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Caregivers Who Have Lost Someone
Lovely story - knocked me for six
My DH died 2.5 weeks ago. He had EO dementia and had progressed quite quickly, and was 60 when he died.
This morning I was walking our dog when a neighbor stopped her car to talk to me. In the 12 years we've lived here, I've only spoken to her once. She said she'd heard about DH and she was sorry and started saying "Last time I saw him..." which is usually followed by "...he looked so well." But her story was different. She is well into her 80s and had a bad fall last year that required a stay at a nearby rehab facility. Apparently one day she was in the grounds with a walker when DH went over to her to ask if she needed help. When she said no, he asked if she'd like company for a while. He explained that he was there for speech therapy following brain surgery (which he was) and she told him that she recognized him from our neighborhood. He hadn't known who she was, but nevertheless had seen someone maybe needing help and gone right over. That was him totally.
My neighbor wasn't telling me to say "wasn't that nice", just to tell me that she'd had that interaction with him. I loved her telling that story, but it has brought up so much sadness and pain that the man I loved, who did things like this all the time, is no longer here. I carried on with our walk, crying, but trying to keep thinking how lucky we are to have had him in our lives. I just wish he was still here.
Oh aod... I think we're both in the same boat, or at least almost the same boat. My Barbara passed in December 2020, just before Christmas. She was probably about 68 ( my age now ! ) when she was diagnosed with early onset dementia. She had a kind of slow decline, punctuated with various physical problems that would require hospitalization, and then a follow up stay in a nursing facility. In every case, when she came home, even if her physical issues were over, her cognitive functions were worse. After she started having problems with muscle control, we went to a neurologist and had her tested. The diagnosis ? Parkinson's , or a Parkinson's like syndrome. That was in 2019, and by August of that year, I had her hooked up with hospice. She just continued to spiral downhill until I lost her.
Still, we had 38 good years together, and an abundance of good memories. With the help of the hospice people, I was able to keep her here with me at our home right up til the end, and except for her last week, she was able to tell me every night that she loved me. She always remembered that I was her husband, even if she sometimes couldn't remember my name.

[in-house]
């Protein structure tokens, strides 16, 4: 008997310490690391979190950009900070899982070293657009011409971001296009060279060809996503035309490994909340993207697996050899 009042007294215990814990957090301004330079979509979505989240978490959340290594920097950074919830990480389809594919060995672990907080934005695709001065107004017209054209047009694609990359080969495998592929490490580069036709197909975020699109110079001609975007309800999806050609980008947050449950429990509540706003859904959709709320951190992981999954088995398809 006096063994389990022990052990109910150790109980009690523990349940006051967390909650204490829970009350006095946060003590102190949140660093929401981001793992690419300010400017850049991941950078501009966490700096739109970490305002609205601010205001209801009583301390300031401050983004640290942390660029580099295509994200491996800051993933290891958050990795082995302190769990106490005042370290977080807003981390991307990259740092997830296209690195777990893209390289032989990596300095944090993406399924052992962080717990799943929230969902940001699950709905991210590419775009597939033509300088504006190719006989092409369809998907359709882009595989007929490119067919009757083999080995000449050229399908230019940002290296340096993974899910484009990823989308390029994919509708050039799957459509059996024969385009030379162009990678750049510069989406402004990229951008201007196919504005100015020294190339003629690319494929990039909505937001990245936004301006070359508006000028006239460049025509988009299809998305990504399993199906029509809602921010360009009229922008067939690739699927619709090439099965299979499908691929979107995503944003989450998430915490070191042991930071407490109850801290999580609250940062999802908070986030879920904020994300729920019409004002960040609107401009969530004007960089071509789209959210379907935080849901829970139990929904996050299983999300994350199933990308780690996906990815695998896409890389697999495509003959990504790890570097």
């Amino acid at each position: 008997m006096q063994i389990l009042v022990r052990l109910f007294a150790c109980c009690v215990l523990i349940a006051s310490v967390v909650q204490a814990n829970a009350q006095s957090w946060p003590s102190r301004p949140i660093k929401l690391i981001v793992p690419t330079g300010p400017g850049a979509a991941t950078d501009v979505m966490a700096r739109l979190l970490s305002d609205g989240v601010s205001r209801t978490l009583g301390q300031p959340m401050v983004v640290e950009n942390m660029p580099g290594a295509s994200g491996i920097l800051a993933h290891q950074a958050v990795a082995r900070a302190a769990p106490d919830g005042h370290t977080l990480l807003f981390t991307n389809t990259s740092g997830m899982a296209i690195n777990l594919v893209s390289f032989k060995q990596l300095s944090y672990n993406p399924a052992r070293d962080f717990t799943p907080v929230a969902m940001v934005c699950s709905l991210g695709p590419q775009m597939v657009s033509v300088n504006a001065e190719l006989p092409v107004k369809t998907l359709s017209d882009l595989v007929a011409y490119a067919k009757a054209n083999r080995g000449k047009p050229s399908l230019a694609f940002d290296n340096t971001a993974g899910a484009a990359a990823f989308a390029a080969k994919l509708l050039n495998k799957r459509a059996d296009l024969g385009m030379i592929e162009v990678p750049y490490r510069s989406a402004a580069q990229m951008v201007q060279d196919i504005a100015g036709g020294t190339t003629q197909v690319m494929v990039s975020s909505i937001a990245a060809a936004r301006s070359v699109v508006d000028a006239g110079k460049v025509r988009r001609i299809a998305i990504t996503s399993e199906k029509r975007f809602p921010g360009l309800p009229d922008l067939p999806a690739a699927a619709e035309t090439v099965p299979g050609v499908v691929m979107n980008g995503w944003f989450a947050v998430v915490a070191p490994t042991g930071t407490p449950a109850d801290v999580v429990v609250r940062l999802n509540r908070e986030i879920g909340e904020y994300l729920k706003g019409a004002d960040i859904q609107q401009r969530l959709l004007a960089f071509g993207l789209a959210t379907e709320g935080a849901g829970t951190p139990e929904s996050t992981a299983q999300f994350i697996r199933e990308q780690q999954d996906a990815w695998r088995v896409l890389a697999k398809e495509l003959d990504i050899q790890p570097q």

Now I talk to her picture on my computer monitor and to her stuffed animals. I have donated most of her clothes so that someone else could get some use out of them - which I believe she would have approved of - and I am changing things around to better fit a single person household.
Life does go on, and I fully intend to be a part of it, but at night, oh how I miss her.
I lost my DW just 6 months ago. She was 66 when she passed. I miss her so much.
I was very fortunate that my dear wife never had to be hospitalized for a fall or surgery. She was healthy except for the relenting decline of the EO Alzheimer's. It was just decline, decline, and then level off and then further decline. I think some of the last year's decline was due to Covid as friends and family tended not to come over facemask or not. She loved people. She was home with me when she died under Hospice Care.
I miss my wife's smile and laugh. She was just a gentle soul that everyone loved.
I am seeing a grief counselor and it helps a little. But losing someone so young is very hard and sympathize with you and hope you are taking care of yourself. Caregiving was my whole life for so many years and when it ended, I was literally lost and thus the counseling.
I work and I am trying to get out of my lonely house. Very hard at night and still do not sleep well. I am going into my company's office 2 days a week, just to see if the change helps.